Once upon a time, the story goes, the people of today’s Acoma Pueblo made their home atop a huge drum-shaped platform of reddish rock in the desert of Western New Mexico called the Enchanted Mesa.
One day, when the people of the Mesa were down on the desert floor tending their animals, an enormous storm arose, tearing off the mesa, a stone stairway to the top, which was now inaccessible.
So the people of the Pueblo moved — to a nearby white stone platform and settled in on top. Archeologists say, these people and their descendants have stayed there for just under 1000 years, making the white mesa-top the oldest continuously-settled place in North America. The people who have made this mesa their tribal home call themselves Acoma, the people of the white rock. They and their home are one.
Home is where families gather the people and possessions that mean the most to them. The Acoma Pueblo’s home, especially its oldest village atop the white mesa, is where its people live and where its sacred possessions reside.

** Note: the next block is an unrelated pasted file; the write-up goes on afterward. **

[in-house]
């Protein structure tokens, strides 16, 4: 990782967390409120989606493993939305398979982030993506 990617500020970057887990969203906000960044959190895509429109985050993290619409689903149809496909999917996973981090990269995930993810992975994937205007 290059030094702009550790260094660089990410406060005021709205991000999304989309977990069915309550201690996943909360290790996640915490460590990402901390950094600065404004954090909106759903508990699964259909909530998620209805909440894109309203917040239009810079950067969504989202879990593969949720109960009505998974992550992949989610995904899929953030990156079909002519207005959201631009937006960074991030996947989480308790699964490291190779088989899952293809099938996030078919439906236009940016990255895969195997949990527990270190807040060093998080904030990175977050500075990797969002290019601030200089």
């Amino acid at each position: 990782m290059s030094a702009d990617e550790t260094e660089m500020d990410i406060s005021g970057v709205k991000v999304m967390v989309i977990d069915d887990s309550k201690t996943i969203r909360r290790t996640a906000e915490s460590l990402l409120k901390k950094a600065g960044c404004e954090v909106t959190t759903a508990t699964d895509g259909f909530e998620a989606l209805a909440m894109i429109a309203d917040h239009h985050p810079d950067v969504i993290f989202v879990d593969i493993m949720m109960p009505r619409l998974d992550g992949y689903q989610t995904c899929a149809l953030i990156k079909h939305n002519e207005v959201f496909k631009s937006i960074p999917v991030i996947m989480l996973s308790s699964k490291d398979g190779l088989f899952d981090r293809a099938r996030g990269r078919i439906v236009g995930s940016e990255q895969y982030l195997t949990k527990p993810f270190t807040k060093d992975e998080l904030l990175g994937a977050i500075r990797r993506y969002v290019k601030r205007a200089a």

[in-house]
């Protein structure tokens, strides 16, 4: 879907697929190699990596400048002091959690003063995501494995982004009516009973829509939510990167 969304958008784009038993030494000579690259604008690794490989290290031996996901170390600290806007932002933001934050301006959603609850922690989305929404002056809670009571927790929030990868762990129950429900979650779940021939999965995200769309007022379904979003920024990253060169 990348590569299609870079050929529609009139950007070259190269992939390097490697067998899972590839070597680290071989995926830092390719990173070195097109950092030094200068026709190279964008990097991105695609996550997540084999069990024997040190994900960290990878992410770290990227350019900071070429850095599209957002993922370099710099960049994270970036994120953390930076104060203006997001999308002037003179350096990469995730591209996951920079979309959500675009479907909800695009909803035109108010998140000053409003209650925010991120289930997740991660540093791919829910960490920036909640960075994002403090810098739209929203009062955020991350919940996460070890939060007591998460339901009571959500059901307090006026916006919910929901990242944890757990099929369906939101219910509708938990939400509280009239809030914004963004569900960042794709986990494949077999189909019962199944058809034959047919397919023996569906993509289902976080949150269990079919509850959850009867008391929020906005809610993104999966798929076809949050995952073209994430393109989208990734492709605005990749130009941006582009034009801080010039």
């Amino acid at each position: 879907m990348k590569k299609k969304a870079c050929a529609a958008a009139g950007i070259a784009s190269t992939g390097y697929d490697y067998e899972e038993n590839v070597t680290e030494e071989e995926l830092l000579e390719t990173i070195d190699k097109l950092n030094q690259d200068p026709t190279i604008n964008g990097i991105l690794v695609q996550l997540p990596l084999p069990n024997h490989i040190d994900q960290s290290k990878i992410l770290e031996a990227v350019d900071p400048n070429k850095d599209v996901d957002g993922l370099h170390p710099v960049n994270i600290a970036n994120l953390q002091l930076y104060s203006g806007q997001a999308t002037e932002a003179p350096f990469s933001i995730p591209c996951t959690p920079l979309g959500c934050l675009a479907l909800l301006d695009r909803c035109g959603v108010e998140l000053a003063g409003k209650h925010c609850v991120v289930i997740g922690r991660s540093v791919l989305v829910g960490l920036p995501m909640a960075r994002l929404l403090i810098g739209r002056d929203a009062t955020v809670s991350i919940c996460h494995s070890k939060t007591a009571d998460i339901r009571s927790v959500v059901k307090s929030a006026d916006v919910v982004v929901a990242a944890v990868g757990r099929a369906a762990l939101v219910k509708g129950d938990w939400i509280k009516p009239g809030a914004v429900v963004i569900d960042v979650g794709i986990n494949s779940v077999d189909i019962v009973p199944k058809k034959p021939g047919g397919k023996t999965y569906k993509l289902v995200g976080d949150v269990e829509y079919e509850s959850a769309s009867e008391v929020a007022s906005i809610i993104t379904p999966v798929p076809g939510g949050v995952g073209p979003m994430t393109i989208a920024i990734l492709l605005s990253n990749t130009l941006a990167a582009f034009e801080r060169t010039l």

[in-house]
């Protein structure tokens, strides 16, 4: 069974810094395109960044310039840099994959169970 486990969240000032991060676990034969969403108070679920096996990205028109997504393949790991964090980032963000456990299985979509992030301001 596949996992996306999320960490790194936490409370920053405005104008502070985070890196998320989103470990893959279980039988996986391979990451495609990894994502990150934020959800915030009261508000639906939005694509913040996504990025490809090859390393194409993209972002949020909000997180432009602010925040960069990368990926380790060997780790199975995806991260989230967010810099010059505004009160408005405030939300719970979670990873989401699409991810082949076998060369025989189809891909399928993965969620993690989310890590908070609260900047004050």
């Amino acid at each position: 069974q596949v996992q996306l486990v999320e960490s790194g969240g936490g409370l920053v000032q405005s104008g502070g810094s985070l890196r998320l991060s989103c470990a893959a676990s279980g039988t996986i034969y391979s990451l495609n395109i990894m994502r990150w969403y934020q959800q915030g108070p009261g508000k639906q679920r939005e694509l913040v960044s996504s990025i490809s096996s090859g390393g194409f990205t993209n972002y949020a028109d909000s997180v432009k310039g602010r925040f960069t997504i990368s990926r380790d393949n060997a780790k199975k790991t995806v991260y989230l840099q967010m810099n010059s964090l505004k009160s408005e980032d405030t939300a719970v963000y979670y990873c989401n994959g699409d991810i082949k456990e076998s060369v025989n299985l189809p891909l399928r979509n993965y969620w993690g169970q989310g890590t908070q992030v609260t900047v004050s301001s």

I use that last verb intentionally, because the physical items intrinsic to Acoma identity are considered “residents,” living contributors to the group’s collective present tense. Not objects, not artifacts of a long-dead past, no more the kind of thing you’d put up for sale than your old Grandfather or his memories.
So, it was a shattering shock, when in 1970, half a dozen ceremonial shields disappeared from their traditional quarters, on designated shelves in a designated corner in a cool second-story room.
Emotionally, for the Acoma Pueblo, it was as if half a dozen members of the tribe had been kidnapped.
It is today, 50 years later, still an unsolved crime, but in 2015, one of the victims, one of the disappeared Acoma shields reappeared, most of a continent and all of an ocean away from the white mesa in New Mexico.
It took four more years to bring the shield back home.
Elena Saavedra Buckley is a contributing editor at High Country News.